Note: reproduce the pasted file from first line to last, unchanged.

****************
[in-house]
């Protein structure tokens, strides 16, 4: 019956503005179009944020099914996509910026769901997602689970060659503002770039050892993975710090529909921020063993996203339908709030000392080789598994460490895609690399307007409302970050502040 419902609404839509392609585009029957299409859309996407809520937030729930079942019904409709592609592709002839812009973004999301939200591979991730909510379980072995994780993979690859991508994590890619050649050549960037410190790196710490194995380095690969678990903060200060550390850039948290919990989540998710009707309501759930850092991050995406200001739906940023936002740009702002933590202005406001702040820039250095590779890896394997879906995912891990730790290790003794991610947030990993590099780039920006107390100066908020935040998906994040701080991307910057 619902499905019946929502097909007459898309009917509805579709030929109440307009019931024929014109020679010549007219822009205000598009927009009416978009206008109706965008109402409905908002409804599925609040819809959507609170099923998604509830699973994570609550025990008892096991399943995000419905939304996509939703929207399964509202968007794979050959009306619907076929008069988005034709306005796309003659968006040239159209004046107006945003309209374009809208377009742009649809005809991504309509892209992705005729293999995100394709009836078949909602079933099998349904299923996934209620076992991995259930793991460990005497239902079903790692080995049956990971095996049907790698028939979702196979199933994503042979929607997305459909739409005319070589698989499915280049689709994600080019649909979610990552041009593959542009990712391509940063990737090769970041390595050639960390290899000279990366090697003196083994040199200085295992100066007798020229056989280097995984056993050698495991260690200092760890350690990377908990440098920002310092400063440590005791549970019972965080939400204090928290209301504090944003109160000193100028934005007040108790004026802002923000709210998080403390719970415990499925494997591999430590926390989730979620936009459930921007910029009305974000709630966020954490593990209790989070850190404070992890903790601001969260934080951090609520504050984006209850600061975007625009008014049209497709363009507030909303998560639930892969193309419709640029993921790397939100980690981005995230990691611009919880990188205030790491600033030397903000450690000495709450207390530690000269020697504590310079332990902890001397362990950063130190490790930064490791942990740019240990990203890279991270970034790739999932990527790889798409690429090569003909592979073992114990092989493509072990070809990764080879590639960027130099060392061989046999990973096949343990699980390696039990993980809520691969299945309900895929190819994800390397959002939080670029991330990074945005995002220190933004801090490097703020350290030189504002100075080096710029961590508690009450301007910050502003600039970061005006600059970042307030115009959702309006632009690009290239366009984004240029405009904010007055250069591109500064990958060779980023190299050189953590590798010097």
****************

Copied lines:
[in-house]
């Protein structure tokens, strides 16, 4: 019956503005179009944020099914996509910026769901997602689970060659503002770039050892993975710090529909921020063993996203339908709030000392080789598994460490895609690399307007409302970050502040 419902609404839509392609585009029957299409859309996407809520937030729930079942019904409709592609592709002839812009973004999301939200591979991730909510379980072995994780993979690859991508994590890619050649050549960037410190790196710490194995380095690969678990903060200060550390850039948290919990989540998710009707309501759930850092991050995406200001739906940023936002740009702002933590202005406001702040820039250095590779890896394997879906995912891990730790290790003794991610947030990993590099780039920006107390100066908020935040998906994040701080991307910057 619902499905019946929502097909007459898309009917509805579709030929109440307009019931024929014109020679010549007219822009205000598009927009009416978009206008109706965008109402409905908002409804599925609040819809959507609170099923998604509830699973994570609550025990008892096991399943995000419905939304996509939703929207399964509202968007794979050959009306619907076929008069988005034709306005796309003659968006040239159209004046107006945003309209374009809208377009742009649809005809991504309509892209992705005729293999995100394709009836078949909602079933099998349904299923996934209620076992991995259930793991460990005497239902079903790692080995049956990971095996049907790698028939979702196979199933994503042979929607997305459909739409005319070589698989499915280049689709994600080019649909979610990552041009593959542009990712391509940063990737090769970041390595050639960390290899000279990366090697003196083994040199200085295992100066007798020229056989280097995984056993050698495991260690200092760890350690990377908990440098920002310092400063440590005791549970019972965080939400204090928290209301504090944003109160000193100028934005007040108790004026802002923000709210998080403390719970415990499925494997591999430590926390989730979620936009459930921007910029009305974000709630966020954490593990209790989070850190404070992890903790601001969260934080951090609520504050984006209850600061975007625009008014049209497709363009507030909303998560639930892969193309419709640029993921790397939100980690981005995230990691611009919880990188205030790491600033030397903000450690000495709450207390530690000269020697504590310079332990902890001397362990950063130190490790930064490791942990740019240990990203890279991270970034790739999932990527790889798409690429090569003909592979073992114990092989493509072990070809990764080879590639960027130099060392061989046999990973096949343990699980390696039990993980809520691969299945309900895929190819994800390397959002939080670029991330990074945005995002220190933004801090490097703020350290030189504002100075080096710029961590508690009450301007910050502003600039970061005006600059970042307030115009959702309006632009690009290239366009984004240029405009904010007055250069591109500064990958060779980023190299050189953590590798010097």